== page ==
Connecting Your Children with God Through Nature and Play this Summer

Connecting Your Children with God Through Nature and Play this Summer

| Published on: July 23, 2021 |

One of the most incredible things about the Catholic faith is the omnipresence of God in the everyday fabric of our lives. God’s love and light is all around us, but it’s up to us to seek Him out and strive for connection with God through prayer and reflection.

Fostering a Fulfilling Relationship Between Your Children and Their Faith

As a Catholic parent, you want to foster a loving relationship between your child and God—with smaller children, though, this is often much easier said than done. Fortunately, the summer season is ripe with opportunities to teach your child about the everpresent love and light of God, and you can strengthen his or her understanding of the Catholic faith through the natural wonders of the world that reveal themselves during this lively time of year.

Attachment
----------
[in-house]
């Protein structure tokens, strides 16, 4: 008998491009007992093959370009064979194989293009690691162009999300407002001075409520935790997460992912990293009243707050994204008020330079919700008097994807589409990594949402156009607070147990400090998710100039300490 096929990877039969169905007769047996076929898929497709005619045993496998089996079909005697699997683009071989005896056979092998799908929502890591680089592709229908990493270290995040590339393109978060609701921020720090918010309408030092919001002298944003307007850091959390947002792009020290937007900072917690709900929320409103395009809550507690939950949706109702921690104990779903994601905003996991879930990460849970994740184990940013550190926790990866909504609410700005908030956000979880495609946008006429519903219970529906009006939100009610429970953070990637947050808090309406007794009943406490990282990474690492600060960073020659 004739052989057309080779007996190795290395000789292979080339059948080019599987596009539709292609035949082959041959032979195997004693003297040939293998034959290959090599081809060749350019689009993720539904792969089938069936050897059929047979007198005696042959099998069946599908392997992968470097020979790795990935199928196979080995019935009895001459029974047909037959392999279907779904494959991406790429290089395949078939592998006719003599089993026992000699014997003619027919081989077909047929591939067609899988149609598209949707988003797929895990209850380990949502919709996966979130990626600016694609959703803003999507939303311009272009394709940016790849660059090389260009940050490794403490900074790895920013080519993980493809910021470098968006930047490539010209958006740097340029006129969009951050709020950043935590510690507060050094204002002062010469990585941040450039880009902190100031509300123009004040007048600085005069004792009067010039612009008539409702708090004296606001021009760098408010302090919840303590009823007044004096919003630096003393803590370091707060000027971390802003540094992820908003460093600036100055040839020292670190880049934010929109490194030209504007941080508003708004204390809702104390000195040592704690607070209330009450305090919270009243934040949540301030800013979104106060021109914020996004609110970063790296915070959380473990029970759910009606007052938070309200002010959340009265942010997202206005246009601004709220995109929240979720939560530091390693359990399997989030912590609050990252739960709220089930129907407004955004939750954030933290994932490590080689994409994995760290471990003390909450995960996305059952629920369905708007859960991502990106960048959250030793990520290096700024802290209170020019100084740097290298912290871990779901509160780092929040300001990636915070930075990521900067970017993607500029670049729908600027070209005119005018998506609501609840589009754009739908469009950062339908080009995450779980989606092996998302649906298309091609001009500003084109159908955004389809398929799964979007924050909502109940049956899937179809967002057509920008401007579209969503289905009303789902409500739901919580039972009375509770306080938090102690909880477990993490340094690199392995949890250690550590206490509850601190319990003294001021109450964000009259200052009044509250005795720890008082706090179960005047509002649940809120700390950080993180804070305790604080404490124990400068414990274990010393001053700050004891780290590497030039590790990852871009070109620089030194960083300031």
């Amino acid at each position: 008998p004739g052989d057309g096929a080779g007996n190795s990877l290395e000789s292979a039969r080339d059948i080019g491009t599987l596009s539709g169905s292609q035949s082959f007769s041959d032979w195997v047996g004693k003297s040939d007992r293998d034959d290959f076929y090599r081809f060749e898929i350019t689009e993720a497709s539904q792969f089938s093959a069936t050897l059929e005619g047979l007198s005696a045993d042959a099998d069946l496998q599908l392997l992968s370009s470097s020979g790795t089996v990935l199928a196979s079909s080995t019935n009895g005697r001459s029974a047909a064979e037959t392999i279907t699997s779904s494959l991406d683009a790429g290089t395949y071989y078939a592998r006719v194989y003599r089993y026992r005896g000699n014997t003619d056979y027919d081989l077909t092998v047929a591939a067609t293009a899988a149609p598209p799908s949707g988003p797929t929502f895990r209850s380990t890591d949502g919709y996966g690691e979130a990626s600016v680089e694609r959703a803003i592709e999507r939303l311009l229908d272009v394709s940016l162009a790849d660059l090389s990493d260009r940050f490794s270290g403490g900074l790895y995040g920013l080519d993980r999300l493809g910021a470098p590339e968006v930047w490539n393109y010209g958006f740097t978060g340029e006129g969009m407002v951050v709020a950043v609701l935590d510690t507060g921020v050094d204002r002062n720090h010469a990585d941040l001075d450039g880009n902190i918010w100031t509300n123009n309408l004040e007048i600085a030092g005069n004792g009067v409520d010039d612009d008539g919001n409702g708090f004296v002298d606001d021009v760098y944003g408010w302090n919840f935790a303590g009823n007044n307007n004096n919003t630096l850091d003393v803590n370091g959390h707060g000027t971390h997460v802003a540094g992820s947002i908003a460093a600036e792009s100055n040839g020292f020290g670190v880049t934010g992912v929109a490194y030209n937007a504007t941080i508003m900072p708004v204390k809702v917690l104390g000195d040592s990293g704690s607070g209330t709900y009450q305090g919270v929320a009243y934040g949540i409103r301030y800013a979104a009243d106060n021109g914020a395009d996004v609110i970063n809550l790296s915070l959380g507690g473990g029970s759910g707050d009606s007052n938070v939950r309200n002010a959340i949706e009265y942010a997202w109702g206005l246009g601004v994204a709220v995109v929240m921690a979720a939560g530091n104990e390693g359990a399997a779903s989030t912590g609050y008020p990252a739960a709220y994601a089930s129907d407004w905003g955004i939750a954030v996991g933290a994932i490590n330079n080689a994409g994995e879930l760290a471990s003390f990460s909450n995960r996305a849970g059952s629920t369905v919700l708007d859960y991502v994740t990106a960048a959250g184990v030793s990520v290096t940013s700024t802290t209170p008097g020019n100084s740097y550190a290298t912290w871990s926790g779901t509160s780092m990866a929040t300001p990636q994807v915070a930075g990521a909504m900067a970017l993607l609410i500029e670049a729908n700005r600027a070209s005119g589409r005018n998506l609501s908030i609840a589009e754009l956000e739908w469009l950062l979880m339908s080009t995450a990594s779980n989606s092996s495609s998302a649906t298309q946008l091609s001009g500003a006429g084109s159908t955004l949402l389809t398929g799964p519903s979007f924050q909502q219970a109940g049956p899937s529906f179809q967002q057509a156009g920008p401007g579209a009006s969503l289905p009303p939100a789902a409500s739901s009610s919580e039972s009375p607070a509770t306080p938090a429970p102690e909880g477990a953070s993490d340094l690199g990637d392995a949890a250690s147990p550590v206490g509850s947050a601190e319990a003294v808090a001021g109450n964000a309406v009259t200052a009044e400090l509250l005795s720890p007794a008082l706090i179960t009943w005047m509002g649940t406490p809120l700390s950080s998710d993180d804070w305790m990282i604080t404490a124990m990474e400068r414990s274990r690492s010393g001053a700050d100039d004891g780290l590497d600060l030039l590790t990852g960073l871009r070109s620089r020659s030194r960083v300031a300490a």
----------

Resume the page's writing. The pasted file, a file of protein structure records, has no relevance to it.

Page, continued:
How to Teach Your Child About God During the Summer Season

For all children, summer is the time of year meant for fun and adventure—more often than not, prayer is the last thing on their minds. In order to encourage them to pray more frequently and to become more enthusiastic about practicing their faith during all times of the year, strive to make religious learning and faith-based habit-building fun for your children.

Discovering the Natural Wonder of God’s Earth

Natural wonder is all around us, and summertime is the perfect opportunity to share with your child the beauty of the outside world. Taking family nature walks—or even a stroll through a large local park—is a great way to introduce your child to the ways in which God is present in the natural world.

Utilizing Play As a Means of Faith-Based Communication and Connection

Play is an essential part of your child’s development, and the summer season provides ample time to explore the world in fun and enriching ways. Teaching prayer to young children through play is particularly effective, as the short attention spans that are common at this age can be more easily managed through engaging activities that already feel familiar. Some opportunities for faith-based play maybe arts and crafts, image identification, and storytelling.